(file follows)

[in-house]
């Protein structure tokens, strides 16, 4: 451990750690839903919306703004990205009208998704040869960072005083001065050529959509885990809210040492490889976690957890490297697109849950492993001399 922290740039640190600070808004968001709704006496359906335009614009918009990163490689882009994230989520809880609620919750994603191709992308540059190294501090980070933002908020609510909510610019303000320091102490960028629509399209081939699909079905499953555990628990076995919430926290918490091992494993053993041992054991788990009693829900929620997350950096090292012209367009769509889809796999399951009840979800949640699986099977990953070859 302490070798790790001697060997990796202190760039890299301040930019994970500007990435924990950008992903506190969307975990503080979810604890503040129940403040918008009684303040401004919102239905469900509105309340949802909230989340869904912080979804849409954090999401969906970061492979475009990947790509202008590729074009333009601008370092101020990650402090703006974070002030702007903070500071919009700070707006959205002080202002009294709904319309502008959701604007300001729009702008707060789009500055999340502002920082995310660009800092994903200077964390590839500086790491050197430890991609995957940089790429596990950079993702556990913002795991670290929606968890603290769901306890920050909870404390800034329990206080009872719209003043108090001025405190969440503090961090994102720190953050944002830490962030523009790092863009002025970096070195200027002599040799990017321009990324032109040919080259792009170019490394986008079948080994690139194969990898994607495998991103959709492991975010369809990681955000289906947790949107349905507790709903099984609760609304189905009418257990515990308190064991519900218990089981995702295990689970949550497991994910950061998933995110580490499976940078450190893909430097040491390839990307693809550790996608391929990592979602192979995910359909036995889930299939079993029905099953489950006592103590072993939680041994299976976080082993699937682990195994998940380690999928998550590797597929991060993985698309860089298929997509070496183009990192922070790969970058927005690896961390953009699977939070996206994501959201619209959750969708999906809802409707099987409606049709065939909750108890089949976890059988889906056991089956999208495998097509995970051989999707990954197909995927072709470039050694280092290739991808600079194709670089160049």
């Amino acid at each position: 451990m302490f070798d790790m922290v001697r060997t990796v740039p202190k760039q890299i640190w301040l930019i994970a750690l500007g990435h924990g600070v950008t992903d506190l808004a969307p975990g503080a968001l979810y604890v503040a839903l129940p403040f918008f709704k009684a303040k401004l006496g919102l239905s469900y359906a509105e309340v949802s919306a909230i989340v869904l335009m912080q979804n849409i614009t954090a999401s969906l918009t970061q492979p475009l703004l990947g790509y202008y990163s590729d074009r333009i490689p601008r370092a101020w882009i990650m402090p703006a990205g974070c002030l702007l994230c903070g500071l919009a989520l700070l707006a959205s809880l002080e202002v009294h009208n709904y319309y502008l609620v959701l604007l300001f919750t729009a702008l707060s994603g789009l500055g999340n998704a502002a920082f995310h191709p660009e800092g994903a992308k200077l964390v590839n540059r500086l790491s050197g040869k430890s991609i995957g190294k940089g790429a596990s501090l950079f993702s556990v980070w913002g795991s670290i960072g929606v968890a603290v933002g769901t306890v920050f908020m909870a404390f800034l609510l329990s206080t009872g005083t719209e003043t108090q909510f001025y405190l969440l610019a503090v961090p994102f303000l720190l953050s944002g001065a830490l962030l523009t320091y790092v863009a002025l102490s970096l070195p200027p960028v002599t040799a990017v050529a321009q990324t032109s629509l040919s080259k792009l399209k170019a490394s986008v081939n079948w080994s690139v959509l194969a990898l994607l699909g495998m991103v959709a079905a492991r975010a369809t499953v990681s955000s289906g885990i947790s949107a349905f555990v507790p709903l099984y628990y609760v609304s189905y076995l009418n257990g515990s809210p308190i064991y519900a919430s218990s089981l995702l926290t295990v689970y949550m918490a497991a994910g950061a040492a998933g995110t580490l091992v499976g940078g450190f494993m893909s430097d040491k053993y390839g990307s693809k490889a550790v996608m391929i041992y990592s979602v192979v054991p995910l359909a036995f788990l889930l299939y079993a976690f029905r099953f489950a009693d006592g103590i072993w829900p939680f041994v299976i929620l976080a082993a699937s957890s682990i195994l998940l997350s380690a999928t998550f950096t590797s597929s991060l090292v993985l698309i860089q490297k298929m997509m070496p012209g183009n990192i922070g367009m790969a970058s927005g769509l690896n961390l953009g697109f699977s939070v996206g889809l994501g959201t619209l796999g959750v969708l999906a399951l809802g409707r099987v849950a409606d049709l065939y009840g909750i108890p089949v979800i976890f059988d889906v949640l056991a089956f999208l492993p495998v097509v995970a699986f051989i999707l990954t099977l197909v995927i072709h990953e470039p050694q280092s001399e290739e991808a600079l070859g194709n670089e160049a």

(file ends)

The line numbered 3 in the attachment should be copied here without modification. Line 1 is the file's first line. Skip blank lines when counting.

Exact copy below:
């Amino acid at each position: 451990m302490f070798d790790m922290v001697r060997t990796v740039p202190k760039q890299i640190w301040l930019i994970a750690l500007g990435h924990g600070v950008t992903d506190l808004a969307p975990g503080a968001l979810y604890v503040a839903l129940p403040f918008f709704k009684a303040k401004l006496g919102l239905s469900y359906a509105e309340v949802s919306a909230i989340v869904l335009m912080q979804n849409i614009t954090a999401s969906l918009t970061q492979p475009l703004l990947g790509y202008y990163s590729d074009r333009i490689p601008r370092a101020w882009i990650m402090p703006a990205g974070c002030l702007l994230c903070g500071l919009a989520l700070l707006a959205s809880l002080e202002v009294h009208n709904y319309y502008l609620v959701l604007l300001f919750t729009a702008l707060s994603g789009l500055g999340n998704a502002a920082f995310h191709p660009e800092g994903a992308k200077l964390v590839n540059r500086l790491s050197g040869k430890s991609i995957g190294k940089g790429a596990s501090l950079f993702s556990v980070w913002g795991s670290i960072g929606v968890a603290v933002g769901t306890v920050f908020m909870a404390f800034l609510l329990s206080t009872g005083t719209e003043t108090q909510f001025y405190l969440l610019a503090v961090p994102f303000l720190l953050s944002g001065a830490l962030l523009t320091y790092v863009a002025l102490s970096l070195p200027p960028v002599t040799a990017v050529a321009q990324t032109s629509l040919s080259k792009l399209k170019a490394s986008v081939n079948w080994s690139v959509l194969a990898l994607l699909g495998m991103v959709a079905a492991r975010a369809t499953v990681s955000s289906g885990i947790s949107a349905f555990v507790p709903l099984y628990y609760v609304s189905y076995l009418n257990g515990s809210p308190i064991y519900a919430s218990s089981l995702l926290t295990v689970y949550m918490a497991a994910g950061a040492a998933g995110t580490l091992v499976g940078g450190f494993m893909s430097d040491k053993y390839g990307s693809k490889a550790v996608m391929i041992y990592s979602v192979v054991p995910l359909a036995f788990l889930l299939y079993a976690f029905r099953f489950a009693d006592g103590i072993w829900p939680f041994v299976i929620l976080a082993a699937s957890s682990i195994l998940l997350s380690a999928t998550f950096t590797s597929s991060l090292v993985l698309i860089q490297k298929m997509m070496p012209g183009n990192i922070g367009m790969a970058s927005g769509l690896n961390l953009g697109f699977s939070v996206g889809l994501g959201t619209l796999g959750v969708l999906a399951l809802g409707r099987v849950a409606d049709l065939y009840g909750i108890p089949v979800i976890f059988d889906v949640l056991a089956f999208l492993p495998v097509v995970a699986f051989i999707l990954t099977l197909v995927i072709h990953e470039p050694q280092s001399e290739e991808a600079l070859g194709n670089e160049a």